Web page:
On Nov. 11 the nation honors men and women that have been active in war. The Gainesville and Hall County community holds various services and programs to recognize these veterans, and many schools within the system have taken it upon themselves to do so as well. Because of these efforts, students across the county have the privilege of paying respect toward the sacrifices that individuals in our community have made to protect our freedom.
At Johnson High School, faculty arranged for veterans of war to come to designated classes to speak with students in groups this Veterans Day.
Flowery Branch’s principal, Dr. Jason Carter, made a point in the school’s morning announcements to recognize veterans within the faculty. He encouraged students to personally thank those individuals today.
Chestatee has taken part in a movement known as “Greenlight A Vet,” which encourages citizens to change one of their personal lights to green. The continuous glowing of the green lights is meant to be a symbol of appreciation and support toward veterans. Chestatee has replaced several of their cafeteria lights with green ones.
West Hall High School, in collaboration with West Hall Middle, Flowery Branch Elementary and Oakwood Elementary, hosted a Veterans Night Tuesday night in their gym. This event has been held for at least five years now.
Flowery Branch Elementary fourth- and fifth-grade classes, Oakwood Elementary’s third-grade classes and West Hall Middle all performed songs. The West Hall High School band and chorus performed as well.
Their keynote speaker was the assistant principal from Sugar Hill Elementary, Dr. Jeff Chandler, a retired Army sergeant and 22-year veteran. All with different ranks and files, there were about 50 veterans in attendance.
The purpose of the event was “to honor our veterans, to say thank you to our vets, and to commemorate,” West Hall High principal Scott Justus said. “It’s something we enjoy doing for our community. We probably had over 500 in attendance.”
In addition to the Veterans Night, West Hall High School is also having students sign a banner Wednesday that will be delivered to the veterans clinic in Oakwood. The school also took part in the “Greenlight a Vet” by placing a green light in its front office.
East Hall High School held its fifth annual Veterans Day assembly for both the student body and community Wednesday morning in its gymnasium. The assembly consisted of ROTC ceremonies, such as the presentation of colors and the flag-folding ceremony, as well as addresses by three veterans: David Hall, Colonel Patricia Zaudtke and Howard Whelchel.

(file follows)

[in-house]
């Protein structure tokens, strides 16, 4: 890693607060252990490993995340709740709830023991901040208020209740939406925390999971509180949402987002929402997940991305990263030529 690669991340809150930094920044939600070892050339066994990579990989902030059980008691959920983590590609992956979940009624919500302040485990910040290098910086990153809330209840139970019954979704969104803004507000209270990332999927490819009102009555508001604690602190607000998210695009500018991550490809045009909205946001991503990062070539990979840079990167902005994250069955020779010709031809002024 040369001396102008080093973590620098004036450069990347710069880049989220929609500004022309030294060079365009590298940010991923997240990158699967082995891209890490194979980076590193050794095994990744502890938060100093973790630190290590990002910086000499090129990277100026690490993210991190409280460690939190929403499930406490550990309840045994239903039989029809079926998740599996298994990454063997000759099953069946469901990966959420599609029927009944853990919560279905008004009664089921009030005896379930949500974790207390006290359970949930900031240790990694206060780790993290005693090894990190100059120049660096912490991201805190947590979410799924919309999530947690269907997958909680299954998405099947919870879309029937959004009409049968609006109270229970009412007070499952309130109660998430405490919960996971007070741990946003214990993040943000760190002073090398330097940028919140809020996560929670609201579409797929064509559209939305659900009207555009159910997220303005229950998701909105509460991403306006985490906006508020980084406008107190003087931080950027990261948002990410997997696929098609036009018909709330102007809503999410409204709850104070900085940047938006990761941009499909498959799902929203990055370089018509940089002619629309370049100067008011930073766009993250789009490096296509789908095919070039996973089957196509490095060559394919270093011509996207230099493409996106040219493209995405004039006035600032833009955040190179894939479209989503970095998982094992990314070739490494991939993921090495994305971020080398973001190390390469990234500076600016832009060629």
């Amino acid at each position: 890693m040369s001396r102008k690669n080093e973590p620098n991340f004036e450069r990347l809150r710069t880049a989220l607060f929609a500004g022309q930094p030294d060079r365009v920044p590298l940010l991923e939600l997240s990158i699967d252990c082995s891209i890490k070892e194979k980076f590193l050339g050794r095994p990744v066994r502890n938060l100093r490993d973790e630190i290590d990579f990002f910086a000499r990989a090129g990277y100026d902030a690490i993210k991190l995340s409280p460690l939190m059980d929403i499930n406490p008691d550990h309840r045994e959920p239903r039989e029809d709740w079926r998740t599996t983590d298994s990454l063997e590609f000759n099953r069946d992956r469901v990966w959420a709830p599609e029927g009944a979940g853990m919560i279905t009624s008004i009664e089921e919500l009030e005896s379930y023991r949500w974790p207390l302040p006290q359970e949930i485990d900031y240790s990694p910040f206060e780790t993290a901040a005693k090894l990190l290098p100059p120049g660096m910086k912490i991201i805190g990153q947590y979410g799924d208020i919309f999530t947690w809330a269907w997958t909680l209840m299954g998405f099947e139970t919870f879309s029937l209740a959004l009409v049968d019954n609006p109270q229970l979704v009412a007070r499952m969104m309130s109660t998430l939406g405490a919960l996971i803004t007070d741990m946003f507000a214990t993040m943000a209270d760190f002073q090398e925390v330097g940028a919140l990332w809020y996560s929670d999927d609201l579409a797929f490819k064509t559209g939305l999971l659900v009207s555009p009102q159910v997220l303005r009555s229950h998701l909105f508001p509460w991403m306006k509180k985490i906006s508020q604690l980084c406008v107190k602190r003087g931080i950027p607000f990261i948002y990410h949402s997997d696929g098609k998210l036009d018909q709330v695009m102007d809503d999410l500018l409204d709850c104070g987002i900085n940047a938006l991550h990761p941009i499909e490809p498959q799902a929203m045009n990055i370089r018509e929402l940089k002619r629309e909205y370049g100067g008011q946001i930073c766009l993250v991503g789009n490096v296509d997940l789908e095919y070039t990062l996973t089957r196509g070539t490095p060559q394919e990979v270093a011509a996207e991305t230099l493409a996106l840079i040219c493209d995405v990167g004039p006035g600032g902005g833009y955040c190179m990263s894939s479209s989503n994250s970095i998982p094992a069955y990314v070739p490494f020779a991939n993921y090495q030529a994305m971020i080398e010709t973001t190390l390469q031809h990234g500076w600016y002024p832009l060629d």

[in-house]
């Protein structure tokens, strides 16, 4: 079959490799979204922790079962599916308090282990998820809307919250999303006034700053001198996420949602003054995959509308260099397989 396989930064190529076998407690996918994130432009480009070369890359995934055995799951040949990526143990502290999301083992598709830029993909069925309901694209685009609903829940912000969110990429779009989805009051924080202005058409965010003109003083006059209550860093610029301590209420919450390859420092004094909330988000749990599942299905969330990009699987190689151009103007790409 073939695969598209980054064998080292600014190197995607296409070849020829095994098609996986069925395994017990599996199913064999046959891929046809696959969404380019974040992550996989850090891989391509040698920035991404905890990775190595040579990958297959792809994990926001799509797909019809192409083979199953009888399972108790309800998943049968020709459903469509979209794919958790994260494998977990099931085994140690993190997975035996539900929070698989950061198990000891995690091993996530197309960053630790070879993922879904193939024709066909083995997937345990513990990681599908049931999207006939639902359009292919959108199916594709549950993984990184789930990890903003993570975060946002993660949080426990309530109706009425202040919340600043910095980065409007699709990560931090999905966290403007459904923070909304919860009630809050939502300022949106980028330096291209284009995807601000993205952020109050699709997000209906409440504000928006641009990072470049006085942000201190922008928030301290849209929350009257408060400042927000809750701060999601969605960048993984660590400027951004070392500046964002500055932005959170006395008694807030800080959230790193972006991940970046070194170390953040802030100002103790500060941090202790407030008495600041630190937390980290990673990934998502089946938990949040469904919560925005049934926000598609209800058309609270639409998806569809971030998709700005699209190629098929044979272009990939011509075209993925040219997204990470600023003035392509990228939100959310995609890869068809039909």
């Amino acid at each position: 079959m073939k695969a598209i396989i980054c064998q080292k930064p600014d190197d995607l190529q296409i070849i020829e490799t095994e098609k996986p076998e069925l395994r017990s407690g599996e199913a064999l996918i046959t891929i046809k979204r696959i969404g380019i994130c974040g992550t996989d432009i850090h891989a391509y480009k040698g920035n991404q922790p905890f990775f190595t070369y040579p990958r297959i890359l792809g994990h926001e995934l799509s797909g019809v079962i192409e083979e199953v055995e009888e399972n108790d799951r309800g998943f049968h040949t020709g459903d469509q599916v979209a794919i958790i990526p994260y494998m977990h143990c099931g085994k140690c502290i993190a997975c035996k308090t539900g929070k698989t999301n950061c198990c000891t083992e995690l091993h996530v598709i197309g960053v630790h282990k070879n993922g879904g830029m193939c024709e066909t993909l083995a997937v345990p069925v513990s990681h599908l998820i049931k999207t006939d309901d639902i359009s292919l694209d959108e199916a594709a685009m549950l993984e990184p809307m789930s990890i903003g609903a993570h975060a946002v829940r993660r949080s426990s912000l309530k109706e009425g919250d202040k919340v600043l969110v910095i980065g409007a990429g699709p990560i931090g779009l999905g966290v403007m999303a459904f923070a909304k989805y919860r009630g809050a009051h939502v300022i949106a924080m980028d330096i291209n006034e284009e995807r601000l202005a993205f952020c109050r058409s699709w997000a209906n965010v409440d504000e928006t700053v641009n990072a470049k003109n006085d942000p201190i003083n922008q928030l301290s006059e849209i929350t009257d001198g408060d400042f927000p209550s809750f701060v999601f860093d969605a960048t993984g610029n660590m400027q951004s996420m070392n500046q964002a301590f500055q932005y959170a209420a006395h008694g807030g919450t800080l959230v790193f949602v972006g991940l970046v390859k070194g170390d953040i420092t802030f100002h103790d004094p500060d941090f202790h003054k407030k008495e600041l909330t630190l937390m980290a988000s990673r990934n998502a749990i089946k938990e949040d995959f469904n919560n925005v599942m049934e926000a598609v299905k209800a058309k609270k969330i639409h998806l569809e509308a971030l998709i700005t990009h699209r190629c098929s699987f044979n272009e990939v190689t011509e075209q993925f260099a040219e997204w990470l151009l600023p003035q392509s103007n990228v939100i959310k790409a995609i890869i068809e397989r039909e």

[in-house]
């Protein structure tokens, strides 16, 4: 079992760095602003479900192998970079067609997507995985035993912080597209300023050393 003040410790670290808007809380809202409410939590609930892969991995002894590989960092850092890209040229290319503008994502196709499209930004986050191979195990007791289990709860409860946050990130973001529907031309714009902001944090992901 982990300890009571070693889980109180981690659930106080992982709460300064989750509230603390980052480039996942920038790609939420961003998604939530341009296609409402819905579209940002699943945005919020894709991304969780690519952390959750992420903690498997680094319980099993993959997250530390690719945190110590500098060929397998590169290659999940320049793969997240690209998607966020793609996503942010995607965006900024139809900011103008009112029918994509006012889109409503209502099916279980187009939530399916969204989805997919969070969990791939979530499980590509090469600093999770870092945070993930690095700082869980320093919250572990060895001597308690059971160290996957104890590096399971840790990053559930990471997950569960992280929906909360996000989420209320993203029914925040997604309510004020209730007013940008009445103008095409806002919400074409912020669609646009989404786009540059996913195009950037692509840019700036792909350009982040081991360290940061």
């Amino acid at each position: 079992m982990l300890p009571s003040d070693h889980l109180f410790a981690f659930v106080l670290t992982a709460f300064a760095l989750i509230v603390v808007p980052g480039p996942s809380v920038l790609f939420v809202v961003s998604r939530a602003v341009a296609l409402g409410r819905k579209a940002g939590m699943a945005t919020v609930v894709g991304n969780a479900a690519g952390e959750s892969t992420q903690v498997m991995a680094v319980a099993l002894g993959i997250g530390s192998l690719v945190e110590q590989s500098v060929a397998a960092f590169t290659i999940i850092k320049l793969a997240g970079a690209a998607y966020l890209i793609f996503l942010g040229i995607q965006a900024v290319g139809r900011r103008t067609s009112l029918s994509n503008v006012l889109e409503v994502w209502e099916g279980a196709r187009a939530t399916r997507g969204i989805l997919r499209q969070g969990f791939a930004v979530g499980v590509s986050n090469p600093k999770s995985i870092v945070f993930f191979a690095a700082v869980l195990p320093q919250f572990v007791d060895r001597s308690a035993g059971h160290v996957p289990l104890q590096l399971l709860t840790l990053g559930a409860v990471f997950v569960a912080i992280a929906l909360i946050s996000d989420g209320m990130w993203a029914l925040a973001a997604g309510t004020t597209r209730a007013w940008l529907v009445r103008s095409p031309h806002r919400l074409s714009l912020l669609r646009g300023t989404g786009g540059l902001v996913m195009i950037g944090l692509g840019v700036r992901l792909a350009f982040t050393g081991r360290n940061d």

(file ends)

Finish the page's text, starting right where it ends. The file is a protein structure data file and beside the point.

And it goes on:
East Hall’s student council, with director Joyce Tharpe, organized the event.
“We want to pay tribute to all Veterans and members of our military. As a school, it is part of our responsibility as educators to use this day to educate the youth of our community as to the importance of responsibility to one another and to our country,” Tharpe said “It is an honor to set aside a specific time and thank them for their service, contributions and sacrifices so that we may continue to enjoy the principles of freedom and democracy in this country. I have been tremendously proud of the student response and respect for each of the previous programs.”
Student Council President Claudia Mendoza conveyed the importance of the event for the study body: “As the student body president, I think it’s especially important that we dedicate an assembly to the veterans especially because we’re some of the reason they fought, and I think it’s important we realize they sacrificed.”
In addition to the assembly, the East Hall band, under the leadership of Craig Cantrell, held a Veterans Day concert Tuesday night.
East Hall Student Council has been placing American flags on the property’s front hillside for about eight years now to show the local community that the school is thankful for its veterans.
“It has been an easy way for the students and community to physically see a tradition of respect being carried on at the school. Each year the students decide how they want to display the flags,” Tharpe said.
With the numerous community and school events that have been held, students have had many opportunities to show their gratitude for those who have fought for our country. If you haven’t already been told, thank a veteran.